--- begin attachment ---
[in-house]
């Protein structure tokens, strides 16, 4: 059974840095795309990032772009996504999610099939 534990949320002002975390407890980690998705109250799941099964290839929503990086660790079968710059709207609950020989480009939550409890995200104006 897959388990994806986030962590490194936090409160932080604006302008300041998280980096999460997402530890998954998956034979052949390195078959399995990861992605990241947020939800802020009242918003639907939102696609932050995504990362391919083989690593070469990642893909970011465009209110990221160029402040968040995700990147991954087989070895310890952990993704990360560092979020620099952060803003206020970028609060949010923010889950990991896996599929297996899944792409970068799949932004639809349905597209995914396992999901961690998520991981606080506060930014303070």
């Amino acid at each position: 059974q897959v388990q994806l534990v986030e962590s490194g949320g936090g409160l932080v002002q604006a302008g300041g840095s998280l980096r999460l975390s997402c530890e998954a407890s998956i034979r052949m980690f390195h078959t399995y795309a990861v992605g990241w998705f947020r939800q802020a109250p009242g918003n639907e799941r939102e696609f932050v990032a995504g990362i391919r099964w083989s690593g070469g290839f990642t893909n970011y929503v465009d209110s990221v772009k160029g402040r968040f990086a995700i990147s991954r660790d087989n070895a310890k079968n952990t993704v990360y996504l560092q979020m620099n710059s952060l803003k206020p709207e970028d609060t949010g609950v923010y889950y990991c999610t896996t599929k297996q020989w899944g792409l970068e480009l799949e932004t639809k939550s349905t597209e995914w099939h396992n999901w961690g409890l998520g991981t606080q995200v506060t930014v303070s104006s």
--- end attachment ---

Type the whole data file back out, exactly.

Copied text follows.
[in-house]
């Protein structure tokens, strides 16, 4: 059974840095795309990032772009996504999610099939 534990949320002002975390407890980690998705109250799941099964290839929503990086660790079968710059709207609950020989480009939550409890995200104006 897959388990994806986030962590490194936090409160932080604006302008300041998280980096999460997402530890998954998956034979052949390195078959399995990861992605990241947020939800802020009242918003639907939102696609932050995504990362391919083989690593070469990642893909970011465009209110990221160029402040968040995700990147991954087989070895310890952990993704990360560092979020620099952060803003206020970028609060949010923010889950990991896996599929297996899944792409970068799949932004639809349905597209995914396992999901961690998520991981606080506060930014303070």
């Amino acid at each position: 059974q897959v388990q994806l534990v986030e962590s490194g949320g936090g409160l932080v002002q604006a302008g300041g840095s998280l980096r999460l975390s997402c530890e998954a407890s998956i034979r052949m980690f390195h078959t399995y795309a990861v992605g990241w998705f947020r939800q802020a109250p009242g918003n639907e799941r939102e696609f932050v990032a995504g990362i391919r099964w083989s690593g070469g290839f990642t893909n970011y929503v465009d209110s990221v772009k160029g402040r968040f990086a995700i990147s991954r660790d087989n070895a310890k079968n952990t993704v990360y996504l560092q979020m620099n710059s952060l803003k206020p709207e970028d609060t949010g609950v923010y889950y990991c999610t896996t599929k297996q020989w899944g792409l970068e480009l799949e932004t639809k939550s349905t597209e995914w099939h396992n999901w961690g409890l998520g991981t606080q995200v506060t930014v303070s104006s």